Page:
Kinetics of the Phagocytosis of Repeated Injections of Colloidal Carbon: Blockade, a Latent Period or Stimulation? A Question of Timing and Dose
The phenomenon of “blockade” has been attributed to the satiation of phagocytic cells, to the saturation of the phagocytic mechanism, or to the depletion of opsonins or other serum factors by excessive amounts of colloidal material. The experiments reported indicate that processes are involved which are not readily accounted for by any of these mechanisms. Development of “blockade” was shown by Parker and Finney to occur after a 3- to 4-hr latent period. Four repeated intravenous injections of 6 mg of colloidal carbon given at 2-hr intervals to 25-gm mice prolong this latent period and frequently result in an increased rate of clearance. If the time interval is shortened to 1 hr, and, in addition, the dose of carbon is increased to 12 mg per injection, an even greater increase in colloid removal is observed. This very marked effect, the antithesis of blockade, is evidenced by a rate of removal many times as great as the rate of removal of the first injection. This phenomenon obviously occurs too rapidly to be the result of cellular proliferation, Indeed, it seems too rapid to be the result of synthesis of new opsonins and serum factors. The possibility was envisaged that phagocytic stimulation by particulate injection might provoke the elaboration of new protein for cell membrane or adaptive enzyme synthesis. However, neither actinomycin D nor puromycin treatment had any effect on the stimulation resulting from repeated injections of colloid.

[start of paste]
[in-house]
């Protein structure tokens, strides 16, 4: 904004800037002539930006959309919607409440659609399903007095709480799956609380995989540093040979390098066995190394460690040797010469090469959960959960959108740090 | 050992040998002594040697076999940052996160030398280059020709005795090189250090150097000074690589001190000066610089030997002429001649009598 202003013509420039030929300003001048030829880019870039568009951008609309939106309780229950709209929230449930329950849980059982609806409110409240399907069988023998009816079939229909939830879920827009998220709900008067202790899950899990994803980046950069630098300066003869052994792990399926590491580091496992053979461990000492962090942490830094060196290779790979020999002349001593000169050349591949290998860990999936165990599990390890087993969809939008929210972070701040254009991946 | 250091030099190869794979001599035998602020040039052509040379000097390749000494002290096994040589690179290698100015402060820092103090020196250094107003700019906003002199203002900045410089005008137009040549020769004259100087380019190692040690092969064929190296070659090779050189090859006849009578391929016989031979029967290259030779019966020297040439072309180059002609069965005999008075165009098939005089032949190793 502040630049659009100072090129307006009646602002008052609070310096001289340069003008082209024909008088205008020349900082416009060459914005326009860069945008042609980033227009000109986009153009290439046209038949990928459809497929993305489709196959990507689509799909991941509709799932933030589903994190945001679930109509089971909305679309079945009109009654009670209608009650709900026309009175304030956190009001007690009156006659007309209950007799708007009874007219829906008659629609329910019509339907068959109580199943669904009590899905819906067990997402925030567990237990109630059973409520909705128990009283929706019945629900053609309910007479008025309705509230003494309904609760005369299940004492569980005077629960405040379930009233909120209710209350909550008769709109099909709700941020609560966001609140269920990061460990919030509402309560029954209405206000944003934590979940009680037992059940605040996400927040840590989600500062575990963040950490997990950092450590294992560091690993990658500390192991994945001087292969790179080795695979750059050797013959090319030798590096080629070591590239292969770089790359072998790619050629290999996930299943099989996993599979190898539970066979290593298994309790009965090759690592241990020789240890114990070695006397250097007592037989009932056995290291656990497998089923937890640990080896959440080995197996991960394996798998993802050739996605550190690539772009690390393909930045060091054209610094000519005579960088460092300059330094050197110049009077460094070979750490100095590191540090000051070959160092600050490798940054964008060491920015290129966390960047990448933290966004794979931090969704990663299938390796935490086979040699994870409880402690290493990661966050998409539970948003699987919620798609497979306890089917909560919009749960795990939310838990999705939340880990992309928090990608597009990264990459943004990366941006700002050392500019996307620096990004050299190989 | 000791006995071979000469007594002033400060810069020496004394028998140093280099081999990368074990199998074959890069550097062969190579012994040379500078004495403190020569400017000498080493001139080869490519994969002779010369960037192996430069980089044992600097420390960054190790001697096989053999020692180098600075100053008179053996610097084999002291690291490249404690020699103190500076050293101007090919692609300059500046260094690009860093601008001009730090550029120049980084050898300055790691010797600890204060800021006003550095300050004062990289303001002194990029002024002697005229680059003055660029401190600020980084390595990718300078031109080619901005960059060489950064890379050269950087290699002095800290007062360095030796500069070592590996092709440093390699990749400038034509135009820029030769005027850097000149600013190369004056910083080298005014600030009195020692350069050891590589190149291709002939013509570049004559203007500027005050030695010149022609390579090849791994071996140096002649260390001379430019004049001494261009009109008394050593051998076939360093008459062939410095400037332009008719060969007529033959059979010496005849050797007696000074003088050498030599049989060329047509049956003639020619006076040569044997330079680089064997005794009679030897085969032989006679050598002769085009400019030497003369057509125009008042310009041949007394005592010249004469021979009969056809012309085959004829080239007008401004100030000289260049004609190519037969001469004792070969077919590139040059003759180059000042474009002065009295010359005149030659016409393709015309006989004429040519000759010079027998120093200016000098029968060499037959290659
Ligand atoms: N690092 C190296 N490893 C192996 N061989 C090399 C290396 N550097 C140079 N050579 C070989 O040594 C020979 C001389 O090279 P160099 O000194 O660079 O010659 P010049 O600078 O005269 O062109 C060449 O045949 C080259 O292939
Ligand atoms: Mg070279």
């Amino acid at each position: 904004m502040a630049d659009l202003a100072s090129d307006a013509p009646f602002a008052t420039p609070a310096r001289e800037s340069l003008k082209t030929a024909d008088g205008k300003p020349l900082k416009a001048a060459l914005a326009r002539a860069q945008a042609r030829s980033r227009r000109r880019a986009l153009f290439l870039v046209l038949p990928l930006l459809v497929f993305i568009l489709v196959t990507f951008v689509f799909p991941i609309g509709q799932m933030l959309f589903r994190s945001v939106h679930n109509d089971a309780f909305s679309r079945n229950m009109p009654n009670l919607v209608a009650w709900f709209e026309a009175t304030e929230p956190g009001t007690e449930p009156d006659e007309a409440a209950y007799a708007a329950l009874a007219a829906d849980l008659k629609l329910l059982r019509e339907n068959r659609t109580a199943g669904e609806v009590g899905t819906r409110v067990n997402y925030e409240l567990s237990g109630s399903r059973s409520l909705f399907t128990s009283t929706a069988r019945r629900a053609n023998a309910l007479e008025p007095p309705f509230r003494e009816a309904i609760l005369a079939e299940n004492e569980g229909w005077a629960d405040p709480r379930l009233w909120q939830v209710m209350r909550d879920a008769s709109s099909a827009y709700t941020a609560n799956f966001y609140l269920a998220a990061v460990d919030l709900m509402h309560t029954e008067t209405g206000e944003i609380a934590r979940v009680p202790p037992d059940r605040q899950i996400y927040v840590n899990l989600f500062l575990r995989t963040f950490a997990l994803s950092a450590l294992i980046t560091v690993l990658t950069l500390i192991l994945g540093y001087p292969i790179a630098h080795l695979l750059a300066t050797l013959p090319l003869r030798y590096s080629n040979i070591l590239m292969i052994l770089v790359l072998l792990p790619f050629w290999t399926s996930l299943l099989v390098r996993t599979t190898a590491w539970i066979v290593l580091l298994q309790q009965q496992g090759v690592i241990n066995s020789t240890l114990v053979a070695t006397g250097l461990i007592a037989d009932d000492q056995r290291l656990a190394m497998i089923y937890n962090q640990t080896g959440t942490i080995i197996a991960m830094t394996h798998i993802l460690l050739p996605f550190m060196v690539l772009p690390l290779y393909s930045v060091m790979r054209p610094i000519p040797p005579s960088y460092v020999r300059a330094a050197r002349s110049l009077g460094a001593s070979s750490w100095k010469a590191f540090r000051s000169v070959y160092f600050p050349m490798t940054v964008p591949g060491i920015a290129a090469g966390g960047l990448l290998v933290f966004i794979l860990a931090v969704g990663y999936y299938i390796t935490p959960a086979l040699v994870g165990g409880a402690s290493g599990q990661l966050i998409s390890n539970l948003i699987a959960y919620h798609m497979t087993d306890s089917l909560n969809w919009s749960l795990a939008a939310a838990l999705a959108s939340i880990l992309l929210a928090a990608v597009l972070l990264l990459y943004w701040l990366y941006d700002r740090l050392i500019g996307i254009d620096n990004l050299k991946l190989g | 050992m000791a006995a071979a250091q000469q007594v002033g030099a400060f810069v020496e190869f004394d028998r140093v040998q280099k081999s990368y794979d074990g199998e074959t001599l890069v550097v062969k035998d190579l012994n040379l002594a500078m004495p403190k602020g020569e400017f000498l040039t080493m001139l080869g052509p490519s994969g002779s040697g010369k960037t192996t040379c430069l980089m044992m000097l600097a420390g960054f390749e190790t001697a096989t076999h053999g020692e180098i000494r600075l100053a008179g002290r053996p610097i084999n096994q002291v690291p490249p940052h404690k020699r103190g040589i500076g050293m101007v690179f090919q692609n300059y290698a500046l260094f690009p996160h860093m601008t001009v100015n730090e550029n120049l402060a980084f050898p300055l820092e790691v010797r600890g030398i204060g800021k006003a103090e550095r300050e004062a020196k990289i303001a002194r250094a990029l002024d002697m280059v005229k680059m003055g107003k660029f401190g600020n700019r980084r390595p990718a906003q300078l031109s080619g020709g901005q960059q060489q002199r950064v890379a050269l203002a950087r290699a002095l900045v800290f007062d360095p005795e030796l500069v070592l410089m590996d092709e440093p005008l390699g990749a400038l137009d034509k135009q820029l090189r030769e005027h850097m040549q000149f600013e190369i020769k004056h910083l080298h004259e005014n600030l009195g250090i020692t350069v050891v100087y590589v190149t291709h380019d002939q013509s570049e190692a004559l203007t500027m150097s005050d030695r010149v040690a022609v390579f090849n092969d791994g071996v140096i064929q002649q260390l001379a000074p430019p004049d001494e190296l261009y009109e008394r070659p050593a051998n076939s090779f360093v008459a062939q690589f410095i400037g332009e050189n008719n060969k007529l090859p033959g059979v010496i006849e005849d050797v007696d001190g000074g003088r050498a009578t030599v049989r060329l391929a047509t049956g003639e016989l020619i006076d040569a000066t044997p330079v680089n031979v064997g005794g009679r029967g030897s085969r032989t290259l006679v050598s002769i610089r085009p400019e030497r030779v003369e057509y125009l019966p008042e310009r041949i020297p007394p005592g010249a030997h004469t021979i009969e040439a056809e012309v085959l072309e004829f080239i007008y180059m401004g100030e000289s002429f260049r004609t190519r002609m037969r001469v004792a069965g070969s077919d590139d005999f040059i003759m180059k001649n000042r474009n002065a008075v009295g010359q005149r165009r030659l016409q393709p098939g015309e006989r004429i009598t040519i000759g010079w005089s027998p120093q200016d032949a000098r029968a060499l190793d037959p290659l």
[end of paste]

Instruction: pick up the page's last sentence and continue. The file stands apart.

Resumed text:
KeywordsLatent Period Phagocytic Cell Repeated Injection Serum Factor Previous Injection
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